8 tips for a successful 1st clinical rotation

By | 2022-02-23T17:32:14-05:00 September 12th, 2013|1 Comment

For all of you new nursing students out there, welcome! Your very first clinical rotation is a great milestone in your journey to becoming a nurse. You’re probably filled with conflicting emotions; excitement, nervousness, happiness and even a little trepidation. These tips can help make your transition a smooth one. Before you know it, you’ll be a seasoned pro.

8 Tips for a Successful 1st Clinical Rotation

1. Get a good night’s sleep

Those first few 5 a.m. alarm calls are a rude awakening. You may pass other college students heading home from a night out as you make your way to your car. Getting to bed early is a challenge, but you need your sleep now more than ever. Try backing your bedtime by 15 minutes to start, then another 15 and so on. Avoid having a TV on in your room. If you like a little background noise, try a noise machine app. And although sleeping in on the weekends is tempting, don’t sleep the day away. It will only make the following week more difficult.

2. Ask questions

The single most important thing that you can do as you enter the nursing world is to ask questions — as many of them as possible. That’s where your education truly begins. Some nurses will be more receptive than others. Identify those early on — they (and your clinical instructors) are your greatest allies.

3. Practice assertive communication

You may be a new face and feel relatively inexperienced, but that doesn’t mean you can’t practice introducing yourself to people, shaking hands and making eye contact. Speak up if you don’t understand a direction or you don’t feel comfortable performing a task. If you have difficulty with a nurse on the floor, address it early on in a direct, but respectful manner. Observe how clinicians on the unit interact with one another–see if you can pinpoint examples of collaboration and assertive communication.

4. Get the most out of your clinical journaling assignments

Writing accounts of your clinical days can feel like a real drag. But don’t think of it as just another assignment. Journaling can be beneficial for you, too. It can help you process what you’re learning and what you’re feeling. It will allow you to let go of fears and difficult experiences, and remind you of all the reasons you want to be a nurse in the first place. Don’t put it off — write as soon as you can after your clinical day while your thoughts and feelings are fresh. Get it all out on the page without censoring yourself. Then go back and edit. Hand in the edited version as your assignment, but keep both for yourself. Someday you can take a trip down memory lane to see how far you’ve come.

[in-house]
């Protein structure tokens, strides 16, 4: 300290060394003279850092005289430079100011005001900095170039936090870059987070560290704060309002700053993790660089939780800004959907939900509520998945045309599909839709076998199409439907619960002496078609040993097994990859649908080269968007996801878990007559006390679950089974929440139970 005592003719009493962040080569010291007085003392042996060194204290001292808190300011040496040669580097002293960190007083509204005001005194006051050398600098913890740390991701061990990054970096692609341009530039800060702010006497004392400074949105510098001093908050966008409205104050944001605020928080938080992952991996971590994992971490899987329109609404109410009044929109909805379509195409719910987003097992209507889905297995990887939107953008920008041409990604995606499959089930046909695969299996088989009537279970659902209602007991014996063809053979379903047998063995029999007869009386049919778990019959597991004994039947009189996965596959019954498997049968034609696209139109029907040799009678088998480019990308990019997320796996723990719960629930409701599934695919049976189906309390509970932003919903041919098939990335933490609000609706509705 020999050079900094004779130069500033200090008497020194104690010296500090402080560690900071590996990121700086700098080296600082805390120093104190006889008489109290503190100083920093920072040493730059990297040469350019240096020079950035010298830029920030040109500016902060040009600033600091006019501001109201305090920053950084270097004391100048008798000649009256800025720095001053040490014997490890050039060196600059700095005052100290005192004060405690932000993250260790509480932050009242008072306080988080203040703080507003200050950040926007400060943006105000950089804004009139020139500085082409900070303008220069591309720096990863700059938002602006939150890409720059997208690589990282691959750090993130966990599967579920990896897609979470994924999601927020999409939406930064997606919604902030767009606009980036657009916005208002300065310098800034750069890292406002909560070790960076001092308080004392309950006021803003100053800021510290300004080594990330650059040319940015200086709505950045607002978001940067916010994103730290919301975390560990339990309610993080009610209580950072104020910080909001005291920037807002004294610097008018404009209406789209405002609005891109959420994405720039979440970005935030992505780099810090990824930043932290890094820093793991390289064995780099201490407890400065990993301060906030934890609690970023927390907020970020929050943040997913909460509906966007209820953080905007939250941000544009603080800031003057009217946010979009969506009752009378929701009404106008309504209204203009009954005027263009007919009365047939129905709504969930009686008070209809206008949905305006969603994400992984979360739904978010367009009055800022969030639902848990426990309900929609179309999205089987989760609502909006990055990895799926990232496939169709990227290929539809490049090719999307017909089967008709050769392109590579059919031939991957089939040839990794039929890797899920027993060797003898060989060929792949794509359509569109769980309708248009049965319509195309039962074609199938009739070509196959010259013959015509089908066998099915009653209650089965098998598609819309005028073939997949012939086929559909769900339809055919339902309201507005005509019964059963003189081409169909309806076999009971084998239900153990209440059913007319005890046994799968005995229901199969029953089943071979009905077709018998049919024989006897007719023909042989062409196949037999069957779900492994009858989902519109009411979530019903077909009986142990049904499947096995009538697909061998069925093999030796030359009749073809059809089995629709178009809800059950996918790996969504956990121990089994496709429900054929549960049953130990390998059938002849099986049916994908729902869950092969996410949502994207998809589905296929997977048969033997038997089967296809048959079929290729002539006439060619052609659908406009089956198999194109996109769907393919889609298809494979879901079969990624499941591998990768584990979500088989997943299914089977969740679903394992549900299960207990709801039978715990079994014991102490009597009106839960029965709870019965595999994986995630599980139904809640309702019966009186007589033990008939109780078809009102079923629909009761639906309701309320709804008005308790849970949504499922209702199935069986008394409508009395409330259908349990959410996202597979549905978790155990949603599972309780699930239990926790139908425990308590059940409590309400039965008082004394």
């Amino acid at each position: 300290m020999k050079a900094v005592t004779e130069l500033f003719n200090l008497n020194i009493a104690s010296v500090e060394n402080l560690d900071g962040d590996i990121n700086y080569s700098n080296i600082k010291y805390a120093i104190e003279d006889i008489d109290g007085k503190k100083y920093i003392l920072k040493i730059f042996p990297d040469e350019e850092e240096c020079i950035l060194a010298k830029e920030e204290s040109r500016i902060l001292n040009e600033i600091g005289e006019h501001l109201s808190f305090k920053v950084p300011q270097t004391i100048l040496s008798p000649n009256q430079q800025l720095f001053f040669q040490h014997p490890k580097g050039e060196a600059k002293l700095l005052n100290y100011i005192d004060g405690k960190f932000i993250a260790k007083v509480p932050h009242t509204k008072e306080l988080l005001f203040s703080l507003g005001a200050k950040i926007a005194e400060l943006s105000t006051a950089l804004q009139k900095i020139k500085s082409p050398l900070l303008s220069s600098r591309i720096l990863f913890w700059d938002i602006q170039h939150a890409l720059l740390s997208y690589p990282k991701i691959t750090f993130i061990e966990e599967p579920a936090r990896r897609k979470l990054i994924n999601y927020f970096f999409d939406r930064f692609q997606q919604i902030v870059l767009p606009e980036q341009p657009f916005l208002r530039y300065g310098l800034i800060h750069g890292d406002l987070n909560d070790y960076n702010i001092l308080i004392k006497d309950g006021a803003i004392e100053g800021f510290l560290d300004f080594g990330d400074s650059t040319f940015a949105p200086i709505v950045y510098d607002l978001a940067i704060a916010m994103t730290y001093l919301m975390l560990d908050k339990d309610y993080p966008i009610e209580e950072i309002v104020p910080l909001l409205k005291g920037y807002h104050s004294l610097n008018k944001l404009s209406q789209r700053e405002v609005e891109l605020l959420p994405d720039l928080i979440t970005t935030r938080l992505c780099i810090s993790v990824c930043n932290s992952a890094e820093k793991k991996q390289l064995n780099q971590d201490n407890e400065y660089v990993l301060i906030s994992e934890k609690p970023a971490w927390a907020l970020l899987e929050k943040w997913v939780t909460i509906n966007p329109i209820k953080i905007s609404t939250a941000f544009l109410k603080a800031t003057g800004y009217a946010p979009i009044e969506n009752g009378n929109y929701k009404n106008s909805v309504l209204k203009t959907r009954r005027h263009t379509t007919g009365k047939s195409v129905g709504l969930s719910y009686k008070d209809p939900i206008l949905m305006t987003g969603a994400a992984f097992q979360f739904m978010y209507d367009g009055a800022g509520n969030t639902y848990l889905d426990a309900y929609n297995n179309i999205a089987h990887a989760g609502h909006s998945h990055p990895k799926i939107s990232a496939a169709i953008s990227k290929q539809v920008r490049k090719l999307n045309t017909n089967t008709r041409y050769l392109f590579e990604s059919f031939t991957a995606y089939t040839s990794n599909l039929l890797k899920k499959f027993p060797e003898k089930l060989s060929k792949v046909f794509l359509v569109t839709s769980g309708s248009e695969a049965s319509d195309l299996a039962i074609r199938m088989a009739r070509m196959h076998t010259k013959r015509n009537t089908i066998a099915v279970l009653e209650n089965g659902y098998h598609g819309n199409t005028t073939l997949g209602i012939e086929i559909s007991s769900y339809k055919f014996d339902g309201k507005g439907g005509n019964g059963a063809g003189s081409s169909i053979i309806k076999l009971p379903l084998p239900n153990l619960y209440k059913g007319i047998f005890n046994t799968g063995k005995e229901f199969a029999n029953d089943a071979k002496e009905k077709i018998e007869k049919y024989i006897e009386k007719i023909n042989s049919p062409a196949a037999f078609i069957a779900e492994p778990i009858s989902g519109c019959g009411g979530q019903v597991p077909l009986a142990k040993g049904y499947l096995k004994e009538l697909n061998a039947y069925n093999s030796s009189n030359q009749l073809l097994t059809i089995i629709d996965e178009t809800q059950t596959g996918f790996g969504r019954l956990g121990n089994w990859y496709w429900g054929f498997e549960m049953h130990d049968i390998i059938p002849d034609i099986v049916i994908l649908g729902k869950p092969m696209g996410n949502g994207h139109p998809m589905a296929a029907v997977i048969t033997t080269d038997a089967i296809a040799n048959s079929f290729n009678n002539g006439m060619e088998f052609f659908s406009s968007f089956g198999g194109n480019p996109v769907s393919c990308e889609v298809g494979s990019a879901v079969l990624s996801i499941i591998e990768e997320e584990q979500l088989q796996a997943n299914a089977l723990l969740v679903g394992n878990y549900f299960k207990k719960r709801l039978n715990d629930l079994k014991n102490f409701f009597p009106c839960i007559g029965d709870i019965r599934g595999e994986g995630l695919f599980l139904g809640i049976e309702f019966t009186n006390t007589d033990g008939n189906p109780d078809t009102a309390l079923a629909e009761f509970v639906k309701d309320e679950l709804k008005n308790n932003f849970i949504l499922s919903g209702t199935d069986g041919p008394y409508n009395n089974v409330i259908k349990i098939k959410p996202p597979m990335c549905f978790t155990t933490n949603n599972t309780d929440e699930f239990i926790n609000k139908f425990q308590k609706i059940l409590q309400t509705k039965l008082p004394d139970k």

5. Accept feedback gracefully

Don’t let the constructive feedback you receive overshadow the positive things you’ve been commended for.  There always will  be room for improvement; that doesn’t diminish your abilities! If someone tells you something that angers or upsets you, it’s possible that there may be a grain of truth. Acknowledge what you’ve heard and find a trusted professor or clinical instructor to process it with. It could be the lesson that takes you to the next level.

6. Let go of perfectionism NOW

As a nursing student, you’re expected to do your best, connect with patients, stay engaged, and do the right thing. But you’re not expected to be perfect. Forgive yourself for small mistakes and learn from the bigger ones. There isn’t a single healthcare professional who hasn’t made blunders. You aren’t the first and you certainly won’t be the last.

7. Accept that you will do the “nursing student dance”

You’re in the report room (if there is a report room) or you’re standing behind the nurses station. There are a bunch of nurses, several students, and little to no space. You might get the sense that not everybody’s happy that you’re there. You’re just in the way.

We’ve all been there. It’s just part of the process. Remember how you feel, because one day you’ll be on the other side of that fence, with nursing students who look too young to drive. And they’ll need your kindness, just as much as you need kindness from the nurses who surround you.

8. Relax

It’s going to be OK.

Let me say that again.

It’s Going. To Be. OK.

You will get through all of your firsts; first mistake, first med administration, first care plans, first vital signs, first wound care, maybe even a first patient death. You will get through them and to the other side.

Try to enjoy the process. Make taking care of yourself a priority, and find ways to de-stress. Trust in yourself.

You’re going to do a great job! Thank you to the next generation of nurses for the difference you will all make in the world of healthcare.


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One Comment

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    Peace Akadinma January 4, 2017 at 8:08 pm - Reply

    Beautifully written. Great choice of words. Easy to understand. Need I say very helpful? I’ll be sure to subscribe.

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